investigates how frontiers worked before the modern nation-state was invented. The perspective is that of the people in the borderlands who shifted their allegiance from the post-Tang regimes in North China to the new Liao empire (907–1125). Naomi Standen offers new ways of thinking about borders, loyalty, and identity in premodern China. She takes as her starting point the recognition that, at the time, "China" did not exist as a coherent entity, neither politically nor geographically, neither ethnically nor ideologically. Political borders were not the fixed geographical divisions of the modern world, but a function of relationships between leaders and followers. When local leaders changed allegiance, the borderline moved with them. Cultural identity did not determine people’s actions: Ethnicity did not exist. In this context, she argues, collaboration, resistance, and accommodation were not meaningful concepts, and tenth-century understandings of loyalty were broad and various.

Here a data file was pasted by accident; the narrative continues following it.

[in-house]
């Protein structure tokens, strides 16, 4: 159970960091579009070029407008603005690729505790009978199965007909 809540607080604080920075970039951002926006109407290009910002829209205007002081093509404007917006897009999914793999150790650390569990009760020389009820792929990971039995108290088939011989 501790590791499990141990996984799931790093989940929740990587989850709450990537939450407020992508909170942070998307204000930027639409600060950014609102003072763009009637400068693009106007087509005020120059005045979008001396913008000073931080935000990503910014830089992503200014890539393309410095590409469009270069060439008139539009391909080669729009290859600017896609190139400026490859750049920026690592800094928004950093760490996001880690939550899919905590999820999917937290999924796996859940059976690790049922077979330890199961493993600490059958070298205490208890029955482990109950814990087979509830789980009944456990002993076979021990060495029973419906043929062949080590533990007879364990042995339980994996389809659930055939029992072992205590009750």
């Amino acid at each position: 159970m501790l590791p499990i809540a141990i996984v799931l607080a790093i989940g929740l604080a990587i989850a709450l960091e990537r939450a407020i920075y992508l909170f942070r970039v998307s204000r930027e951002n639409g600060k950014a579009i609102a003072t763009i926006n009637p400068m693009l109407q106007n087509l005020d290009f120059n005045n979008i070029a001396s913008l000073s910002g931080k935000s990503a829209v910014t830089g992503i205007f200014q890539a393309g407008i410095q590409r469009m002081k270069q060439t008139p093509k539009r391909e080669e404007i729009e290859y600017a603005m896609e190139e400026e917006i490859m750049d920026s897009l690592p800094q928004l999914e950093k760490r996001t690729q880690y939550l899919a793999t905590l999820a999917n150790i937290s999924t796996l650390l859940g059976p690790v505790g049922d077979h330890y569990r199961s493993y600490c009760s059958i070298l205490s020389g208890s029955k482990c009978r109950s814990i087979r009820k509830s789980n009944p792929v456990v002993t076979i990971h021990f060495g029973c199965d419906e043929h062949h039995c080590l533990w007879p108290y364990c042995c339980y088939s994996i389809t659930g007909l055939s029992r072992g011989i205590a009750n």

Unbounded Loyalty sheds fresh light on the Tang-Song transition by focusing on the much-neglected tenth century and by treating the Liao as the preeminent Tang successor state. It fills several important gaps in scholarship on premodern China as well as uncovering new questions regarding the early modern period. It will be regarded as critically important to all scholars of the Tang, Liao, Five Dynasties, and Song periods and will be read widely by those working on Chinese history from the Han to the Qing.
"Standen has produced an impressive study, based on a keen reading and analysis of primary sources, that addresses important ideas and concepts—mainly about borders and loyalty during the Tang-Song transition—which in the past have not received the attention they deserve. This is a superb work and one that all historians of China should read, especially those concerned with the Tang, Liao, Five Dynasties, and Song periods." —Journal of Asian History
"Standen’s welcome study of the relatively neglected Liao Dynasty and Five Dynasties makes a valuable contribution to understanding premodern Chinese identity. . . . Essential." —Choice (December 2007)
Author: Standen, Naomi;Naomi Standen
is lecturer in Chinese history at the University of Newcastle upon Tyne.